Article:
• nanoporous materials;
  • polymers;
  • self-assembly;
  • solvent annealing;
  • supramolecular assembly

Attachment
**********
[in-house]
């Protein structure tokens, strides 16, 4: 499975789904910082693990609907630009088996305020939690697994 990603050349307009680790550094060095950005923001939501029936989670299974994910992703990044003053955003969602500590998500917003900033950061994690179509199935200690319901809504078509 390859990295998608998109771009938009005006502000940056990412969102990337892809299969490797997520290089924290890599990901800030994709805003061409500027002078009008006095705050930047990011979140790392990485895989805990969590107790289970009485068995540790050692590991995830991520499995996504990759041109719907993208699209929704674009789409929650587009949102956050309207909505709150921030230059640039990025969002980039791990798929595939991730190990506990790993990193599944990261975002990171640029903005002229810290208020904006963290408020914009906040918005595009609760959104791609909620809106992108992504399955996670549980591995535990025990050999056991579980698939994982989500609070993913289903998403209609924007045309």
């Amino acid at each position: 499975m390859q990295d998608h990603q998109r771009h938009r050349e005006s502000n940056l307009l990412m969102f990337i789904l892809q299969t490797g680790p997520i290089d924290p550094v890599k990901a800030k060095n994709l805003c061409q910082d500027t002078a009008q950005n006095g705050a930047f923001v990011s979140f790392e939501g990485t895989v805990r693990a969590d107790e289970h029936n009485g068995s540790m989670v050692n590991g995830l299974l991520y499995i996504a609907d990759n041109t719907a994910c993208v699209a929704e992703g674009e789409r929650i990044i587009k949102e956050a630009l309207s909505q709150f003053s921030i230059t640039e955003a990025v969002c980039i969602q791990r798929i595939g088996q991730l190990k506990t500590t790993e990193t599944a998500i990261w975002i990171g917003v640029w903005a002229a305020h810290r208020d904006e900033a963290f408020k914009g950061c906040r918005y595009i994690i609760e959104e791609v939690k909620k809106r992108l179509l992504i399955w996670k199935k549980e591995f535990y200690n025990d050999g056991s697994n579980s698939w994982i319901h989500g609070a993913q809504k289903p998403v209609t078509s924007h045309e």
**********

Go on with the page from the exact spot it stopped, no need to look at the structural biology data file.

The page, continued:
Supramolecular assembly through complementary interaction between molecular subgroups belonging to phase-separating polymer species offers a great opportunity, not only for constructing nanoscale soft templates reminiscent of conventional block copolymer morphologies, but also for tailoring surface properties by facile removal of one of the structure components by cleaving complementary interactions. Herein we report the fabrication of a novel, organic, nanoporous film through supramolecular assembly of two complementarily, end-interacting, mono-end-functionalized polymers under solvent annealing. The film of end-functionalized polymer blends under solvent annealing yielded phase-separated nanodomains that resemble nanoscopically ordered structures of block copolymers, but that are more advantageous due to easily cleavable and exchangeable links between the phase-separated domains. The removal of one of the components of the precursor structure formed from the end-functionalized polymers through cleavage of complementary interactions allowed us to fabricate mono- or multilayered nanoporous structures in which the chemically useful end-functionalities of the remnant polymers are rich on the surface of the pores. The resultant, organic, nanoporous films with tailored surface functionality offer a useful platform for various chemical and biological applications.